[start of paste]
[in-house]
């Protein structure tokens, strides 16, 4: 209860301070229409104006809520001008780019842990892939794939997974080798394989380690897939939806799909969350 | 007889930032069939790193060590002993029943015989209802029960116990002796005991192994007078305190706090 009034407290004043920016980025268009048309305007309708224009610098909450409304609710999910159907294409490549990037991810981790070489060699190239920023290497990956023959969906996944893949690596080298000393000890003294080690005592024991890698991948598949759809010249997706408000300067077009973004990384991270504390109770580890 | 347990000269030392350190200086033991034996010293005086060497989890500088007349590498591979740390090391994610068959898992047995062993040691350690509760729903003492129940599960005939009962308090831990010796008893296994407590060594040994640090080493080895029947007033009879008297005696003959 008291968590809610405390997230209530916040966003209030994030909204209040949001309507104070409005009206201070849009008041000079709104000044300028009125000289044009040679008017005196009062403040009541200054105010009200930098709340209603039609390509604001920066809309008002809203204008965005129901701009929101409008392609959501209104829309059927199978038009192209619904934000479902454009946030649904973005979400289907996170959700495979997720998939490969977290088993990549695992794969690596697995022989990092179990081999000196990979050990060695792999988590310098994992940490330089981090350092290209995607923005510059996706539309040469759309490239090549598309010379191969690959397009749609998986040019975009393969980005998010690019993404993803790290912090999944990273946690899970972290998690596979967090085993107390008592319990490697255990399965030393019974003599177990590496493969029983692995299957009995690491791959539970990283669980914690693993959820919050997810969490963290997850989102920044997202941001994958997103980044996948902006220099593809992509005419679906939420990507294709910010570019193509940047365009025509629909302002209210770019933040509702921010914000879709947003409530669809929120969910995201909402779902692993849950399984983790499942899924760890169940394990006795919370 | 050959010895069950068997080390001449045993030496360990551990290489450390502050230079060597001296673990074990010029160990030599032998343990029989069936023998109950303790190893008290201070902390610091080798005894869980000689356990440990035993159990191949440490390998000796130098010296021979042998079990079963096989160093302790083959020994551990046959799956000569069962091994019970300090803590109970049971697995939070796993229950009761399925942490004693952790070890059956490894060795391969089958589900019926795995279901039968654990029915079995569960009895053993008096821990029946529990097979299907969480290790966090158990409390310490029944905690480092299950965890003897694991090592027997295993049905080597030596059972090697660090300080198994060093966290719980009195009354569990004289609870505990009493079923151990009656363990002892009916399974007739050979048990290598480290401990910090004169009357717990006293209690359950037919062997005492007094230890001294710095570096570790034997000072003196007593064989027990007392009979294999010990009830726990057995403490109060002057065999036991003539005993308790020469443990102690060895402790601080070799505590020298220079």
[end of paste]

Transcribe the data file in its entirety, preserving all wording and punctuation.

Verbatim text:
[in-house]
């Protein structure tokens, strides 16, 4: 209860301070229409104006809520001008780019842990892939794939997974080798394989380690897939939806799909969350 | 007889930032069939790193060590002993029943015989209802029960116990002796005991192994007078305190706090 009034407290004043920016980025268009048309305007309708224009610098909450409304609710999910159907294409490549990037991810981790070489060699190239920023290497990956023959969906996944893949690596080298000393000890003294080690005592024991890698991948598949759809010249997706408000300067077009973004990384991270504390109770580890 | 347990000269030392350190200086033991034996010293005086060497989890500088007349590498591979740390090391994610068959898992047995062993040691350690509760729903003492129940599960005939009962308090831990010796008893296994407590060594040994640090080493080895029947007033009879008297005696003959 008291968590809610405390997230209530916040966003209030994030909204209040949001309507104070409005009206201070849009008041000079709104000044300028009125000289044009040679008017005196009062403040009541200054105010009200930098709340209603039609390509604001920066809309008002809203204008965005129901701009929101409008392609959501209104829309059927199978038009192209619904934000479902454009946030649904973005979400289907996170959700495979997720998939490969977290088993990549695992794969690596697995022989990092179990081999000196990979050990060695792999988590310098994992940490330089981090350092290209995607923005510059996706539309040469759309490239090549598309010379191969690959397009749609998986040019975009393969980005998010690019993404993803790290912090999944990273946690899970972290998690596979967090085993107390008592319990490697255990399965030393019974003599177990590496493969029983692995299957009995690491791959539970990283669980914690693993959820919050997810969490963290997850989102920044997202941001994958997103980044996948902006220099593809992509005419679906939420990507294709910010570019193509940047365009025509629909302002209210770019933040509702921010914000879709947003409530669809929120969910995201909402779902692993849950399984983790499942899924760890169940394990006795919370 | 050959010895069950068997080390001449045993030496360990551990290489450390502050230079060597001296673990074990010029160990030599032998343990029989069936023998109950303790190893008290201070902390610091080798005894869980000689356990440990035993159990191949440490390998000796130098010296021979042998079990079963096989160093302790083959020994551990046959799956000569069962091994019970300090803590109970049971697995939070796993229950009761399925942490004693952790070890059956490894060795391969089958589900019926795995279901039968654990029915079995569960009895053993008096821990029946529990097979299907969480290790966090158990409390310490029944905690480092299950965890003897694991090592027997295993049905080597030596059972090697660090300080198994060093966290719980009195009354569990004289609870505990009493079923151990009656363990002892009916399974007739050979048990290598480290401990910090004169009357717990006293209690359950037919062997005492007094230890001294710095570096570790034997000072003196007593064989027990007392009979294999010990009830726990057995403490109060002057065999036991003539005993308790020469443990102690060895402790601080070799505590020298220079």